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Refined Metals Corp. v. NL Industries, Inc.

United States District Court, S.D. Indiana, Indianapolis Division

September 25, 2018




         This is an action for cost recovery and contribution under the Comprehensive Environmental Response, Compensation, and Liability Act of 1980 (CERCLA), 42 U.S.C. § 9601 et seq., as amended by the Superfund Amendments and Reauthorization Act of 1986 (SARA), Pub. L. No. 99-499, 100 Stat. 1613, brought by Refined Metals (“Refined”), a Delaware corporation, against NL Industries (“NL”), a New Jersey corporation. There are also state claims for common law indemnity and cost recovery under Indiana's Environmental Legal Actions statute (“ELA Statute”), Ind. Code ch. 13-30-9. NL has moved to dismiss the complaint, see Fed. R. Civ. P. 12(b)(6), chiefly on timeliness grounds.

         For the reasons explained below, the motion is granted.


         The complaint alleges as follows. From 1968 until 1980, NL operated a lead reclaiming facility (“the Facility”) at a site in Marion County, Indiana (“the Property”). In 1980, NL sold the Property and the Facility to Refined, which operated the Facility until 1995 and continues to own the Property.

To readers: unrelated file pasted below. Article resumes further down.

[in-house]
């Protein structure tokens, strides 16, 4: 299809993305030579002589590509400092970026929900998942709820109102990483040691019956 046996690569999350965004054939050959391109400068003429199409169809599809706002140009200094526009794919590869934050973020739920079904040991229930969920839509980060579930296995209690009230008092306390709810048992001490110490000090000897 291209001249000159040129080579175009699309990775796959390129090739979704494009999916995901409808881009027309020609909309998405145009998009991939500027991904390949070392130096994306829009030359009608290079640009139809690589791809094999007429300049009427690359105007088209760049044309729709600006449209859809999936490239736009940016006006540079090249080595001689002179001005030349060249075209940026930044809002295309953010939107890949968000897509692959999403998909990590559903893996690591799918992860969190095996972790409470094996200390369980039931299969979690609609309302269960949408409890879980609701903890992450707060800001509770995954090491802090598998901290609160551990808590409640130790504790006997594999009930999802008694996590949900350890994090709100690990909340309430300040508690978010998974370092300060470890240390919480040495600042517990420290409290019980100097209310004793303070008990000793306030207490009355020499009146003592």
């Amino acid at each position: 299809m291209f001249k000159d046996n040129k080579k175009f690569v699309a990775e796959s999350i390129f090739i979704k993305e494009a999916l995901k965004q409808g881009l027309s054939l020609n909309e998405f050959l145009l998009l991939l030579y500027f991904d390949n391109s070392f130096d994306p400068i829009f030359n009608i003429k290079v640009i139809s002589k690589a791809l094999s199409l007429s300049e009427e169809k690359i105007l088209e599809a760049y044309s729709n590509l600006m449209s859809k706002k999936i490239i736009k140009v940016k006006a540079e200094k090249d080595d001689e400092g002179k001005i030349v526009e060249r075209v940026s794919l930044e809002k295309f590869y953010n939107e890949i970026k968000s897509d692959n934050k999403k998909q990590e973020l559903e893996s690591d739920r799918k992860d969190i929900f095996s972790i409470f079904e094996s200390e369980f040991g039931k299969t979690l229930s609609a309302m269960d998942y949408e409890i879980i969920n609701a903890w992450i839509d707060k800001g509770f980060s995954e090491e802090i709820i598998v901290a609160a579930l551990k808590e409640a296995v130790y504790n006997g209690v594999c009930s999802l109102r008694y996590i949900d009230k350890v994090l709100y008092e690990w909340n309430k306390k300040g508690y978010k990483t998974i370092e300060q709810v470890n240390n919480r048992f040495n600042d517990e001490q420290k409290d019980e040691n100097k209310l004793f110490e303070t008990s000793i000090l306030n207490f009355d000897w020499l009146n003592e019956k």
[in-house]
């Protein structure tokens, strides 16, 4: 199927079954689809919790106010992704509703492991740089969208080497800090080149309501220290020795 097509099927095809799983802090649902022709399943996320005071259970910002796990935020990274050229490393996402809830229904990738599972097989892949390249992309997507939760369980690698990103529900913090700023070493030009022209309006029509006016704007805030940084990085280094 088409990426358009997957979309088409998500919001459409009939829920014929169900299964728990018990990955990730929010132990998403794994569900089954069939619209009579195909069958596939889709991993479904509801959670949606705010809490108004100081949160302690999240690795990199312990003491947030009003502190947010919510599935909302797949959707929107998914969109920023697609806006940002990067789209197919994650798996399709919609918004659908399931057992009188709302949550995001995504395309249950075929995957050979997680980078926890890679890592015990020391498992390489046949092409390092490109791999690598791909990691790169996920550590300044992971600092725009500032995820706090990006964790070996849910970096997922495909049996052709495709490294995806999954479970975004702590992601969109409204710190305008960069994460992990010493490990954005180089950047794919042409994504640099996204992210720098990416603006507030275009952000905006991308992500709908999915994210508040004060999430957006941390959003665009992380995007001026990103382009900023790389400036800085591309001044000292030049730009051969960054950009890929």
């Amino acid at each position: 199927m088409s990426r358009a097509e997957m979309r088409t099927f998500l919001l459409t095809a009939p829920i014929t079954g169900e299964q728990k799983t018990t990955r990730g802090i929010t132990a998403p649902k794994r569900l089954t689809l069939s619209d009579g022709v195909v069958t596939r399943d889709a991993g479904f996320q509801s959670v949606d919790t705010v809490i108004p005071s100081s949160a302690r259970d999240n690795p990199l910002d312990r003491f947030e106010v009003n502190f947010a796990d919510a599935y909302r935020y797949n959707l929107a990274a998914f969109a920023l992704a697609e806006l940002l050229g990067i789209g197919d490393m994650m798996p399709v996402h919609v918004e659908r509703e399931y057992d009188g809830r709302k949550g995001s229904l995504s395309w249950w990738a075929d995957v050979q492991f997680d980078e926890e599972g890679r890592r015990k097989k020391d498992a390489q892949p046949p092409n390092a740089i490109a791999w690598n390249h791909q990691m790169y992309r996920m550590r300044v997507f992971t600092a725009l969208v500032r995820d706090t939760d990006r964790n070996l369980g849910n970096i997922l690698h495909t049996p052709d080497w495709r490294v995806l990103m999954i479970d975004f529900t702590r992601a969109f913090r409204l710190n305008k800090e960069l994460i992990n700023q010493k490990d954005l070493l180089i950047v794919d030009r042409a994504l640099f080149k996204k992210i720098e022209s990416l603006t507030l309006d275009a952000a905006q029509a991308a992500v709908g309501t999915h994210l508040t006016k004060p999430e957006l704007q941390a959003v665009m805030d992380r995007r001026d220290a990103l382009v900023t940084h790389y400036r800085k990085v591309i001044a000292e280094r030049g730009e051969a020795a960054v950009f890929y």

In 1990, the United States government, on behalf of the U.S. Environmental Protection Agency (EPA), filed a complaint in this Court before the undersigned judge seeking remediation of ground- and air-pollution caused by the Facility's smelting operations. The Indiana Department of Environmental Management (IDEM) intervened as a party plaintiff.

         In 1998, Refined, the United States, and IDEM, “having recognized that settlement of this matter [was] in the public interest, ” tendered a proposed consent decree (“the 1998 Consent Decree”) “in order to compromise and settle the claims stated in the Complaint against [Refined] without further litigation[.]” Dkt. 12 Ex. A, at 4; also No. IP90-C-2077-B/S, Dkt. 529. We consider here the 1998 Consent Decree in connection with NL's Rule 12(b)(6) motion without converting it to a motion for summary judgment, see Fed. R. Civ. P. 12(d), because the 1998 Consent Decree is referred to in the complaint and central to Refined's claims, see Williamson v. Curran, 714 F.3d 432, 436 (7th Cir. 2013), and because we may take judicial notice of our own docket. See id.; Griffin v. United States, 109 F.3d 1217, 1219 n.1 (7th Cir. 1997).